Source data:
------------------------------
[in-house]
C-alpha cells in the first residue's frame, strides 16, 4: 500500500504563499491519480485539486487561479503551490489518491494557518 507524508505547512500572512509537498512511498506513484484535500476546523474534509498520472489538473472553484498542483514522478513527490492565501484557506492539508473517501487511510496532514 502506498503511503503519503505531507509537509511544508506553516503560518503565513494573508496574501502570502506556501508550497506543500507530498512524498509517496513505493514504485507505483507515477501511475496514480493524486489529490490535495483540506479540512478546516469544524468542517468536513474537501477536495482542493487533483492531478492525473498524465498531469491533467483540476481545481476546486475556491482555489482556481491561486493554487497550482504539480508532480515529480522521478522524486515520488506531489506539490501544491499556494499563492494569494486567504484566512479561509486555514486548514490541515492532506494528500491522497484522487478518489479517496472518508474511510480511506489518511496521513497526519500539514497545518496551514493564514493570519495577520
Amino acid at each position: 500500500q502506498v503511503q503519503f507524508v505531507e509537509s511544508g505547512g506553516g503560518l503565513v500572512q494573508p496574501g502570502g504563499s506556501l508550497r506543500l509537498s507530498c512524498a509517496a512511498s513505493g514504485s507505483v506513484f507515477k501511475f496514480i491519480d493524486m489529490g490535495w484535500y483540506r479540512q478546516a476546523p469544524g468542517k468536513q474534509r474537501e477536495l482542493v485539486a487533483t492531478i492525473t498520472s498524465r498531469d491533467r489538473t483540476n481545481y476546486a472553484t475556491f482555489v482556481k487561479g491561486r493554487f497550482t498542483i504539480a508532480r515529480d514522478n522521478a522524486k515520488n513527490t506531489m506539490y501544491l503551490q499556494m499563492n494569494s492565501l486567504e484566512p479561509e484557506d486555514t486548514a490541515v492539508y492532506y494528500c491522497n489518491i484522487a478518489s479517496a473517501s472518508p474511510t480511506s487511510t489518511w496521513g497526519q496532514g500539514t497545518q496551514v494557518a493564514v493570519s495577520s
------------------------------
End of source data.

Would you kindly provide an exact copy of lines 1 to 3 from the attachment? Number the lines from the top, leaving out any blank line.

[in-house]
C-alpha cells in the first residue's frame, strides 16, 4: 500500500504563499491519480485539486487561479503551490489518491494557518 507524508505547512500572512509537498512511498506513484484535500476546523474534509498520472489538473472553484498542483514522478513527490492565501484557506492539508473517501487511510496532514 502506498503511503503519503505531507509537509511544508506553516503560518503565513494573508496574501502570502506556501508550497506543500507530498512524498509517496513505493514504485507505483507515477501511475496514480493524486489529490490535495483540506479540512478546516469544524468542517468536513474537501477536495482542493487533483492531478492525473498524465498531469491533467483540476481545481476546486475556491482555489482556481491561486493554487497550482504539480508532480515529480522521478522524486515520488506531489506539490501544491499556494499563492494569494486567504484566512479561509486555514486548514490541515492532506494528500491522497484522487478518489479517496472518508474511510480511506489518511496521513497526519500539514497545518496551514493564514493570519495577520
Amino acid at each position: 500500500q502506498v503511503q503519503f507524508v505531507e509537509s511544508g505547512g506553516g503560518l503565513v500572512q494573508p496574501g502570502g504563499s506556501l508550497r506543500l509537498s507530498c512524498a509517496a512511498s513505493g514504485s507505483v506513484f507515477k501511475f496514480i491519480d493524486m489529490g490535495w484535500y483540506r479540512q478546516a476546523p469544524g468542517k468536513q474534509r474537501e477536495l482542493v485539486a487533483t492531478i492525473t498520472s498524465r498531469d491533467r489538473t483540476n481545481y476546486a472553484t475556491f482555489v482556481k487561479g491561486r493554487f497550482t498542483i504539480a508532480r515529480d514522478n522521478a522524486k515520488n513527490t506531489m506539490y501544491l503551490q499556494m499563492n494569494s492565501l486567504e484566512p479561509e484557506d486555514t486548514a490541515v492539508y492532506y494528500c491522497n489518491i484522487a478518489s479517496a473517501s472518508p474511510t480511506s487511510t489518511w496521513g497526519q496532514g500539514t497545518q496551514v494557518a493564514v493570519s495577520s